Sierra Leone Telegraph: 19 July 2021:
Speaking at an event organised by the National Democratic Institute (NDI) Jeanine Mabunda Lioko, an MP in the Democratic Republic of Congo, highlighted activities that had demonstrated success in her own country in relation to conflict-related sexual violence, but stressed much more action was needed globally.
The NDI is working on developing an International Mechanism to Support Accountability and Justice for Sexual and Gender-Based Violence in Conflict.
Whilst there has been some progress, the absence of accountability for sexual and gender-based violence can prevent healing and reconciliation as well as weakening the rule of law and undermining the strength of institutions.
Ms Mabunda said that the under-reporting of crimes was a concern, as highlighted in a UN Report of the Secretary-General to the Security Council in June 2020.
There is a need for countries to empower people to report sexual and gender-based violence safely and anonymously, she said. In the DRC, a hotline was set up, in 2014, to do so had proved successful, in part because it allowed crime to be reported but also provided a ‘safe space’ where women could be heard. This is particularly important where a physical safe space is not accessible.
The reporting of sexual violence would also aid countries in understanding the issues they have and dealing with them. Some of the most successful initiatives are designed and implemented by the community but this needs to be supported by the rule of law. She said that victims needed to be given confidence that justice will be served should crimes be reported.
Ms Mabunda called on all Governments to act to combat gender-based violence, harassment and discrimination, saying a global conversation was needed to address the issues that many faces across the world.
Mabunda said, “There is a role for the international community which has demonstrated previously that it can react and have an impact. Linking international financial support to improvements being made in certain areas is one such way that international bodies could influence countries to take action against this problem.” If there was a better understanding of the levels of gender-based violence, then clear targets, and actions to meet those targets, could be set. Failure to meet targets could result in a reduction of international aid a country could receive.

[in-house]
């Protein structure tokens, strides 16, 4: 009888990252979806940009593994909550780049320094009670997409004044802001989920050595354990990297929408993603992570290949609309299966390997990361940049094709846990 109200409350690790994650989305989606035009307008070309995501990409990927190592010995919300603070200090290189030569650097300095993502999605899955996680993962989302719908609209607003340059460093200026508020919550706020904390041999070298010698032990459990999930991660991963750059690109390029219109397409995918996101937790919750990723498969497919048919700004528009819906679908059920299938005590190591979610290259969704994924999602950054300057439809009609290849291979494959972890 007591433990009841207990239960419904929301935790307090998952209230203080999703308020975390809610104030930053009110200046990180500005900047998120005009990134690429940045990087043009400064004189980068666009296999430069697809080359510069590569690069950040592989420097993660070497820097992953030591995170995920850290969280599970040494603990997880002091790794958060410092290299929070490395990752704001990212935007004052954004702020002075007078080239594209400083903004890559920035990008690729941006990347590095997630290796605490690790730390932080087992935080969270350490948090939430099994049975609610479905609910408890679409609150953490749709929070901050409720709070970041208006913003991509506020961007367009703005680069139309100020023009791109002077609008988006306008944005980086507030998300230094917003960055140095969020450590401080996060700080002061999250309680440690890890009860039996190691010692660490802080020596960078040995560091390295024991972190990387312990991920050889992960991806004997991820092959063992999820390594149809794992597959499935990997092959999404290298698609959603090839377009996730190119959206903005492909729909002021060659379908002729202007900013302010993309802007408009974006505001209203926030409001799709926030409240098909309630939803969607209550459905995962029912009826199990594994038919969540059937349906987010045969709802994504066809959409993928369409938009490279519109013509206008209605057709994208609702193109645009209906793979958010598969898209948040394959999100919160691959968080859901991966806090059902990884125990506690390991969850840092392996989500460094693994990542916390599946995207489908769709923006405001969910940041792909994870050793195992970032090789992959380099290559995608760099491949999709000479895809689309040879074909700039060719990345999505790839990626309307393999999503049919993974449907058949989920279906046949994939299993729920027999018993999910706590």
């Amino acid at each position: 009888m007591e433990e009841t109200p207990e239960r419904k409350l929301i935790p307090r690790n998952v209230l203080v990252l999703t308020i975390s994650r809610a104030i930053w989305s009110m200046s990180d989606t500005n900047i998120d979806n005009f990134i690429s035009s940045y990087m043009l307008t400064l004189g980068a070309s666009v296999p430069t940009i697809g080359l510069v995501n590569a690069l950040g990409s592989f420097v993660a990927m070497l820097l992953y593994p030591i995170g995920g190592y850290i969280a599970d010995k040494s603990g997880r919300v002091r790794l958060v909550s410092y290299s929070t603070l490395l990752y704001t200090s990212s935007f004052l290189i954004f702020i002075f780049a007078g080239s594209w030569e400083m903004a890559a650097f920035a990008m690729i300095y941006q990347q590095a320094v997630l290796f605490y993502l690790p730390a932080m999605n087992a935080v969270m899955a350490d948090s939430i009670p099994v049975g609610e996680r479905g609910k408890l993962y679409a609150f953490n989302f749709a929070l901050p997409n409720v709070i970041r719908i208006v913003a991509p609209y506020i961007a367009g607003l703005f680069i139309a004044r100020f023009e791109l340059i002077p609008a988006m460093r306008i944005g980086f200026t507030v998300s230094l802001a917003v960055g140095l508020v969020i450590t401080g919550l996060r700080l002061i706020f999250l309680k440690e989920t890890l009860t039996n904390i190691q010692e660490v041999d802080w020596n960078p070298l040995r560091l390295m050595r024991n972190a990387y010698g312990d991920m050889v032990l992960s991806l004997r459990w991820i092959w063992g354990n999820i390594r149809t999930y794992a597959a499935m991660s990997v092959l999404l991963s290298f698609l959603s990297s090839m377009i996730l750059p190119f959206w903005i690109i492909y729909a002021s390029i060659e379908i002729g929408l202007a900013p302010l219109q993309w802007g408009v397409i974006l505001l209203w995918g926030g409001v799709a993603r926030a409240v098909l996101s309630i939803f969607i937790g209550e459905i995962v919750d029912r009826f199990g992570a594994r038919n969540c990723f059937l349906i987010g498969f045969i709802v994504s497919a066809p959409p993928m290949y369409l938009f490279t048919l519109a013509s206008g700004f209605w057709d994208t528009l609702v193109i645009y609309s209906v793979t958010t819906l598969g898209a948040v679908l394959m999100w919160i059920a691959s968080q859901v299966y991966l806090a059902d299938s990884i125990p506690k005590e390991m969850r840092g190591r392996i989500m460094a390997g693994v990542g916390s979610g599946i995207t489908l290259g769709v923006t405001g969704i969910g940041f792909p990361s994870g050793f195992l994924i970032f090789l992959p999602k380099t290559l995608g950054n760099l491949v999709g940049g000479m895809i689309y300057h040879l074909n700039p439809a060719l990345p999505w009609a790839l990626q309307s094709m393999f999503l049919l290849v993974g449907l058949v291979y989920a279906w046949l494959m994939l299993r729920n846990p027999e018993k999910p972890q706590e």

For many, there are still stigmas that are attached to sexual and gender-based violence and this needed to be addressed. Countries should take responsibility and make sure that they raise awareness of the issues. It is also essential that the judiciary are trained in handling cases of this type and that perpetrators face justice and are held to account.
Gentlemen – Someone once said that universe would have been a thing of utter significance, incomplete without the presence of women of different races,ethnicities, religious beliefs and cultural values; Totally agree! First things first, I would like to applaud Ms Mabundas courage for her efforts to ensure that violence against women in Africa and other places around the globe becomes a problem of utmost urgency that deserves our undivided attention during these difficult Covid Economic times in Africa. Again,I would like Ms Mabunda to know that sexual violence against women and girls is an acceptable norm in some places; In Pakistan, Kuwait, Afghanistan and other middle eastern countries many women are still being bullied ostracised and flogged for their mistakes and indiscretions in broad daylight in the eyes of their family and friends with no one to turn to for help. Madam, violence against women in Africa is deeply entrenched in the minds of our people as something quite trivial in any mutual romantic relationship.
Prepare yourself lady for a long hard fight against the same women you are trying to uplift and protect; Beware for they are their own worst enemies – women in Africa won’t testify against their attackers out of fear of being harmed – most of them would gladly prefer to suffer quietly in pain,silence instead of being stigmatised by their communities; Oh, What a very big price for someone to pay after being traumatised and brutalised. Honorable Mabunda violence against women is prevalent worldwide; In Egypt the percentage of women that were physically and sexually assaulted last year was 34%, in Canada 29% and in the United States 33% – Africa sits at the bottom of the table at 22%. Go figure! Madam, donors and lenders are also experiencing and trying to solve those same problems we are dealing with in their own countries/
Trying to link aid to results on sexual violence could backfire – Its not a practical solution in a continent where accountability is frowned upon and waved off by our self seeking leaders. Here’s the first and most essential step you would need to take in order to succeed in your quest – Get women to cooperate by educating them about the need to stand up boldly against sexual and gender based violence.(lol)